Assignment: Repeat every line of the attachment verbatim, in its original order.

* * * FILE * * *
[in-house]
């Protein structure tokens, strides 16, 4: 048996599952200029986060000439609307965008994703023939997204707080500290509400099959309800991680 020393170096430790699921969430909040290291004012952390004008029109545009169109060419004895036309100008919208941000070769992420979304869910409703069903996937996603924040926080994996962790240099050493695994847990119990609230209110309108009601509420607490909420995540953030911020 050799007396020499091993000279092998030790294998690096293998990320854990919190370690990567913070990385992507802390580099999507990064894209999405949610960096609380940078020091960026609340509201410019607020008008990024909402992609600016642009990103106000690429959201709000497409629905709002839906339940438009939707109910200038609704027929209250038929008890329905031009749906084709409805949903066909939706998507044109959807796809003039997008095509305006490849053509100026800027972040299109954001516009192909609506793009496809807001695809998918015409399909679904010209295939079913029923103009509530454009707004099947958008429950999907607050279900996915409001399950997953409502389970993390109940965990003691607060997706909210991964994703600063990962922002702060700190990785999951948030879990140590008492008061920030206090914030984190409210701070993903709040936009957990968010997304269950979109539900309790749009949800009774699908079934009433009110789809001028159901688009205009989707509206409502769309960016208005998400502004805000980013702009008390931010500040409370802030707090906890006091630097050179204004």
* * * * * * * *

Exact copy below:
[in-house]
């Protein structure tokens, strides 16, 4: 048996599952200029986060000439609307965008994703023939997204707080500290509400099959309800991680 020393170096430790699921969430909040290291004012952390004008029109545009169109060419004895036309100008919208941000070769992420979304869910409703069903996937996603924040926080994996962790240099050493695994847990119990609230209110309108009601509420607490909420995540953030911020 050799007396020499091993000279092998030790294998690096293998990320854990919190370690990567913070990385992507802390580099999507990064894209999405949610960096609380940078020091960026609340509201410019607020008008990024909402992609600016642009990103106000690429959201709000497409629905709002839906339940438009939707109910200038609704027929209250038929008890329905031009749906084709409805949903066909939706998507044109959807796809003039997008095509305006490849053509100026800027972040299109954001516009192909609506793009496809807001695809998918015409399909679904010209295939079913029923103009509530454009707004099947958008429950999907607050279900996915409001399950997953409502389970993390109940965990003691607060997706909210991964994703600063990962922002702060700190990785999951948030879990140590008492008061920030206090914030984190409210701070993903709040936009957990968010997304269950979109539900309790749009949800009774699908079934009433009110789809001028159901688009205009989707509206409502769309960016208005998400502004805000980013702009008390931010500040409370802030707090906890006091630097050179204004």